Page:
Marble Goes Yellow

The common problem of yellowing in marble especially the white varieties such as Carrara . Most of us know that one of the main causes is iron.

So I will outline how this mechanism works. However there are many other reasons why a marble can turn yellow and these are not as well known or documented hence I will outline these as well. Iron is the most well known but least understood cause of yellowing.

It can be caused by both internal and external sources.

External sources include iron bearing minerals in the substrate, installation materials, surrounding fixtures, water supply as well as building rubbish such as abandoned nails etc.

Internal sources are the solubleminerals naturally occurring in the stone. It is the internal source that requires explanation. Most of the internal iron occurs as iron sulphide bearing minerals.

The most common is Pyrite and also to a lesser extent marcasite. The process starts by exposing the iron to oxygen. The main source of oxygen is water. However other oxidisers include acids as well as bleaches. Although we are all aware of the problems associated with the use of acid on marble and limestone many people do not know why household bleaches are not recommended. Bleach, as an oxidiser will set off the iron creating yellowing of the stone.  Once the iron has oxidised the iron sulphide oxidises to iron sulphate and then to iron hydroxide (we know it as rust). The release of sulphur as sulphate, in the presence of water, converts to either sulphurous acid or even sulphuric acid.  So the result of all this chemistry is that we get a yellow stone and, if the sulphate/sulphuric acid phase occurs, a stone that can etch itself due to it’s own acid production. How about the other less documented causes for turning marbles yellow because the yellowing is not always rust or iron.

  1. Incorrect Maintenance: Accumulation of dirt especially oil based in the worn surface of a stone can look yellow. Dirty mops and poor cleaning chemicals will exasperate this. The use of bleach as mentioned above promotes oxidation of any iron. Therefore clean regularly with clean mops and good ph neutral cleaners such as AQUA MIX STONE CLEANER.
  2. The incorrect polishing of stone can turn it yellow. If the stone is polished using steel wool any particles left on the surface will create rust. This is even worse if the pads are used on very wet stone. If acidic polishing compounds are not correctly neutralised this can crate a yellowing. Crystallization materials can also create the problem if not totally neutralised and are especially problematic if the stone is too wet.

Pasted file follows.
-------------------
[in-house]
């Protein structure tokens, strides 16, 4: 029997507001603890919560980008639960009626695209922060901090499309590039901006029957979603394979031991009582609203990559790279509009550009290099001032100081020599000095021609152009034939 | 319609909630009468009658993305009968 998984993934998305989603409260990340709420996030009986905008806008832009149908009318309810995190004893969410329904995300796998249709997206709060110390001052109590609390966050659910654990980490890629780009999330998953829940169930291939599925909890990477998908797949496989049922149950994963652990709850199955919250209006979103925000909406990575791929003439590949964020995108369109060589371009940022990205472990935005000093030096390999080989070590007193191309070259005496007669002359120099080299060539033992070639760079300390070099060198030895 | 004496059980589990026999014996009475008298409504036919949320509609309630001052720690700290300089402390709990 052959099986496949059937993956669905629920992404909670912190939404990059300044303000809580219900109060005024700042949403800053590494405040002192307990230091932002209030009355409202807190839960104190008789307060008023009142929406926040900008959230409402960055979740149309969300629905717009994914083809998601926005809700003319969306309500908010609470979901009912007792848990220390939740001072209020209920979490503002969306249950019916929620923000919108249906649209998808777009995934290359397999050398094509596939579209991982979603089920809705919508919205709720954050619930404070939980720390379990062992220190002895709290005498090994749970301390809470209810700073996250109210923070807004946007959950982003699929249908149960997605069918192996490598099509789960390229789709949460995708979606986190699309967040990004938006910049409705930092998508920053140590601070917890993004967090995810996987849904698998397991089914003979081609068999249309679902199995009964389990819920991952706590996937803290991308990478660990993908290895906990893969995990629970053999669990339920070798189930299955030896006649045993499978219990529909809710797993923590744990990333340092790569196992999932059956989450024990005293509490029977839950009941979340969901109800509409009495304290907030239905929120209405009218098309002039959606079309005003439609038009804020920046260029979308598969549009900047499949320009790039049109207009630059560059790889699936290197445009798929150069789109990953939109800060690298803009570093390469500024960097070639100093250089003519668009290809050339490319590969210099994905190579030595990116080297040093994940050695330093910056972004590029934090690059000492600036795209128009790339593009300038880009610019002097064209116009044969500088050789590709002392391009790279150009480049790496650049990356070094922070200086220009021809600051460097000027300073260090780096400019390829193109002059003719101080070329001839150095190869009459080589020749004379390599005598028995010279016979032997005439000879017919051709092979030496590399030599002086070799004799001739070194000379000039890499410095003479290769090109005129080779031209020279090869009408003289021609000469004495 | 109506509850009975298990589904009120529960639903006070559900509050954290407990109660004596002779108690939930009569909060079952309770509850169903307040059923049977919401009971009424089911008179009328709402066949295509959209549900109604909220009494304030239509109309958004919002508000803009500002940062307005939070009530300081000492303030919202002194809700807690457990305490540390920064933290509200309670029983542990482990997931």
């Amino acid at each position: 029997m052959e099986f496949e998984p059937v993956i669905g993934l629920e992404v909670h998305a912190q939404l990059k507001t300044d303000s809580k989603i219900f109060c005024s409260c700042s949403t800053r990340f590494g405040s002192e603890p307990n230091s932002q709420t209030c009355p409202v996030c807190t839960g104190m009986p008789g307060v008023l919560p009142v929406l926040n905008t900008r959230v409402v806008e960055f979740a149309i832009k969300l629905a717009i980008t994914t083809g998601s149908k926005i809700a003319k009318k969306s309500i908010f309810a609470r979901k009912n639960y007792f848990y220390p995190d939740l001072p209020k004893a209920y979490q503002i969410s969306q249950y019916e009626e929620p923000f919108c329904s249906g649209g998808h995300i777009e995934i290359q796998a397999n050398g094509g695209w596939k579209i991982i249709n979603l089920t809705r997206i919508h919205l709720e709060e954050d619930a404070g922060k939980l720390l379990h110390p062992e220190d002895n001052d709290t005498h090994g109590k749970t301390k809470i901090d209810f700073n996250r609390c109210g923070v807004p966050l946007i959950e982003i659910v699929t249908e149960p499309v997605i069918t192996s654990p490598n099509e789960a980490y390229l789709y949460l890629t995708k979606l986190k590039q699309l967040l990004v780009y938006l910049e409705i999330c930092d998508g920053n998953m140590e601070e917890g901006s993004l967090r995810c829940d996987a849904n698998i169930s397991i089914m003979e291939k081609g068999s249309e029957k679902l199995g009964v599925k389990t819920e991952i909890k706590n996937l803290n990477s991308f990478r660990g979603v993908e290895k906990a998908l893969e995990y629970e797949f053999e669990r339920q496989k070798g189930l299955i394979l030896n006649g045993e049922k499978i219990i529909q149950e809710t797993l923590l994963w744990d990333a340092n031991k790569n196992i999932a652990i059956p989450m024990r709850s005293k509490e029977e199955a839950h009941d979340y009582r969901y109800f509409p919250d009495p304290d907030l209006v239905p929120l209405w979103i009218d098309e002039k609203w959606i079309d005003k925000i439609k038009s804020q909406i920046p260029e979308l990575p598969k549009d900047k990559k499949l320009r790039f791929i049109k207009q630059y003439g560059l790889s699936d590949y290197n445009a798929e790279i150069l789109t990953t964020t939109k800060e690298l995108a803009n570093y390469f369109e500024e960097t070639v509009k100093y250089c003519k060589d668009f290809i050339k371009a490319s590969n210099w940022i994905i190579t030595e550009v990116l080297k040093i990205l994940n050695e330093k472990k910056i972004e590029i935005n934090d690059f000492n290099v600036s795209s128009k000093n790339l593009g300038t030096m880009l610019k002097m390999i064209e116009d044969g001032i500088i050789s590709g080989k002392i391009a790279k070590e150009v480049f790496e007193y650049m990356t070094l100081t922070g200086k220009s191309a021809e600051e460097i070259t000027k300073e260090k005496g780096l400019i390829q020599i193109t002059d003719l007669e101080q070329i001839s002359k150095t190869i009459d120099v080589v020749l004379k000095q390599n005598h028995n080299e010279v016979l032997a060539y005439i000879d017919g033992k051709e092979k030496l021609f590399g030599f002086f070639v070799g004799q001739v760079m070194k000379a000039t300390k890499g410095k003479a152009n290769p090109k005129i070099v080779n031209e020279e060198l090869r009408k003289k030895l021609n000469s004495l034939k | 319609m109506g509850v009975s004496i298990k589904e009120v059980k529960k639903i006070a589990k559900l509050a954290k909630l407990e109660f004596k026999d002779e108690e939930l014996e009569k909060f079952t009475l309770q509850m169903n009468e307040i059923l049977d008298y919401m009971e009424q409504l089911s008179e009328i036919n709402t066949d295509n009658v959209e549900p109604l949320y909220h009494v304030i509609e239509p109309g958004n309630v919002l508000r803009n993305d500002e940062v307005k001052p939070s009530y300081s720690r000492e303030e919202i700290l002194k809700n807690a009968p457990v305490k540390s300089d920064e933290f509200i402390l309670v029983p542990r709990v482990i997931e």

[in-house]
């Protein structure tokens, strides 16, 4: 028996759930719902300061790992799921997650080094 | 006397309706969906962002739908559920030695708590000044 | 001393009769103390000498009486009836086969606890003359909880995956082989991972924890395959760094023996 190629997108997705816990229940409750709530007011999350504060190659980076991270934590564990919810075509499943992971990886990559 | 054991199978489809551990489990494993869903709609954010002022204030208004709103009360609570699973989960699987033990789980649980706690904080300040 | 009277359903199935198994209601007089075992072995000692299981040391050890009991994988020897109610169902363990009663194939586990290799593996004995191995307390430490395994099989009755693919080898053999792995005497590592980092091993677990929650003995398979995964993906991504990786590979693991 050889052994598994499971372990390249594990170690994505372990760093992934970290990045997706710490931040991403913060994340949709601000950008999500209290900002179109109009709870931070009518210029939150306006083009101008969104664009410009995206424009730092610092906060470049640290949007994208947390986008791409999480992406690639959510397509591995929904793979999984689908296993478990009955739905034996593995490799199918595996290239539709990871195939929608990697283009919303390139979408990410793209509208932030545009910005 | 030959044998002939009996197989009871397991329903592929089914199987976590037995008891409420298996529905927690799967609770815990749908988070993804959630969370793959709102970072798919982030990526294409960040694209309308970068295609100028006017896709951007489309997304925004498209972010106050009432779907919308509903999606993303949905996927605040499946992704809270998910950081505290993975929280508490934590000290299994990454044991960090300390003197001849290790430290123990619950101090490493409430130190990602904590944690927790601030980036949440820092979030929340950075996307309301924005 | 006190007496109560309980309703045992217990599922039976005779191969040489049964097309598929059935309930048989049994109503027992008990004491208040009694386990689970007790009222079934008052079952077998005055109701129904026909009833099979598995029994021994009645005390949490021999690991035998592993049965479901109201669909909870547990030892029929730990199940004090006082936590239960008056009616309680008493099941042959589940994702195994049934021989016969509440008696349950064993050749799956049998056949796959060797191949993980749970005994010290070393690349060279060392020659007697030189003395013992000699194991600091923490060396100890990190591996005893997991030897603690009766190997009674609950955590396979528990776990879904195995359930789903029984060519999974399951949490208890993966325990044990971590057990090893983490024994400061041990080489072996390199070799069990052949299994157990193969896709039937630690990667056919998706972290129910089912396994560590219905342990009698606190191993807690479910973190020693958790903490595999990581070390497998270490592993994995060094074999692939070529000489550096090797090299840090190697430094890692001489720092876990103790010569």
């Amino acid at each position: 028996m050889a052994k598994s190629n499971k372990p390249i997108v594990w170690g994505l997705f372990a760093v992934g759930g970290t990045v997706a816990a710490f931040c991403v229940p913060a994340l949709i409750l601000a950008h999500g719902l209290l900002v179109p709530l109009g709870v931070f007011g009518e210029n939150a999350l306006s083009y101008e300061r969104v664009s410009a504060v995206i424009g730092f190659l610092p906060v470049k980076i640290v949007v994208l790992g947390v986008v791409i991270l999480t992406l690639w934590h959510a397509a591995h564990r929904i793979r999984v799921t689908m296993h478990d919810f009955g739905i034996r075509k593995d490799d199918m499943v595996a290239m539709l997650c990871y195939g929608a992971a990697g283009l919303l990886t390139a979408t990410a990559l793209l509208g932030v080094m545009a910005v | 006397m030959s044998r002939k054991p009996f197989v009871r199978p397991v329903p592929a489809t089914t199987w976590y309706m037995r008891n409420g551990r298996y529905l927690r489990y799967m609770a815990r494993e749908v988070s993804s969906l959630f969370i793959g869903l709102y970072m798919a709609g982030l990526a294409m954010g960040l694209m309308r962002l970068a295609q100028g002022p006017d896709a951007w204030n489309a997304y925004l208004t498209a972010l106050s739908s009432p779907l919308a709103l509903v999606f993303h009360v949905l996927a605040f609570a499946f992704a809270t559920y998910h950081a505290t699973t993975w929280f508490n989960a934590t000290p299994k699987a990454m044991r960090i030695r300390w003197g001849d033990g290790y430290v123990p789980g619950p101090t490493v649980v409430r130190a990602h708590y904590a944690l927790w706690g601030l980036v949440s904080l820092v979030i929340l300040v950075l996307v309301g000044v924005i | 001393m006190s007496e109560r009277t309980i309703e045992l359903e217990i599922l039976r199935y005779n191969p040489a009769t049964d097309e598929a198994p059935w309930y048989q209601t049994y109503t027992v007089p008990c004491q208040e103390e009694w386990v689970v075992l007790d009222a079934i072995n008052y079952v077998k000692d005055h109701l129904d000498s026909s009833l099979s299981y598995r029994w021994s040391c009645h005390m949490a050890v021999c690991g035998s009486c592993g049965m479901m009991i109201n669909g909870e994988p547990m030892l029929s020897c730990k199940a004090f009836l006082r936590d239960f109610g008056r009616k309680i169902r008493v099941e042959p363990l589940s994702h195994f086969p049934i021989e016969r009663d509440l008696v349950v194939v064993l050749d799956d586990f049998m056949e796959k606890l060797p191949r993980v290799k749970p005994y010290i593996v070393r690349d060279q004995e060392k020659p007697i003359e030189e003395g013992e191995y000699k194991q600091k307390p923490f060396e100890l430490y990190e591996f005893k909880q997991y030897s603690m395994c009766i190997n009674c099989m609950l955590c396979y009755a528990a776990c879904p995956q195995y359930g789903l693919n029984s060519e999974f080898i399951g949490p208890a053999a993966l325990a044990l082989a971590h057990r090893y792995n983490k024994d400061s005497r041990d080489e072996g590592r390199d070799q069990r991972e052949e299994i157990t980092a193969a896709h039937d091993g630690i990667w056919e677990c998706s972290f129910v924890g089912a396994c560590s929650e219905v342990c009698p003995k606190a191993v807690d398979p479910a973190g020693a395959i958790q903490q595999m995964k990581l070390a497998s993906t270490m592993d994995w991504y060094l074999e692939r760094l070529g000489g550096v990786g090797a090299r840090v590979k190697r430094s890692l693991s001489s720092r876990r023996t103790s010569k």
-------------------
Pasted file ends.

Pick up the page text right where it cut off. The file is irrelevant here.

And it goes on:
3. Wax build up or other topical sealers such as urethanes can turn yellow. The solution is simple here – use Aqua Mix coatings as they DO NOT YELLOW. Coatings can also appear to turn yellow as they trap dirt in their worn surface. So it is prudent to clean coatings regularly and re-coat when necessary.
  4. Wooden substrates can create yellowing. Some timbers used in flooring have natural gums and resins as well as chemicals used in their treatment that can migrate towards the stone’s surface causing discoloration.
  5. Dyes from rubber mats or the jute backing of some carpets will turn a marble yellow. Some of the older cutback adhesives used for carpet and vinyl flooring can turn a stone yellow. These types of adhesives should be removed and AQUA MIX SEALER & ADHESIVE REMOVER does a fine job
  6. Some epoxies (now used in grouts and ever increasingly as adhesives) can discolour stone. Most are two part and it is the unreactive part that when not mixed completely with the reactive hardener can migrate into the stone in moist conditions causing a yellow-brown stain.
  7. Lastly UV in combination with an unstable sealer coating and bleaches and oxygenated water will turn a marble yellow. So as you can see it is not only iron that can turn a marble yellow. When you are next on a problem job investigating yellowing do take into account the other variables, as it is most often a combination of things that create the discoloration. Also as water and oxygen are two of the most important catalysts for iron staining do remember to recommend the use of an Aqua Mix Sealer (as this will reduce water absorption into the stone) and the use of our non-bleach cleaners.

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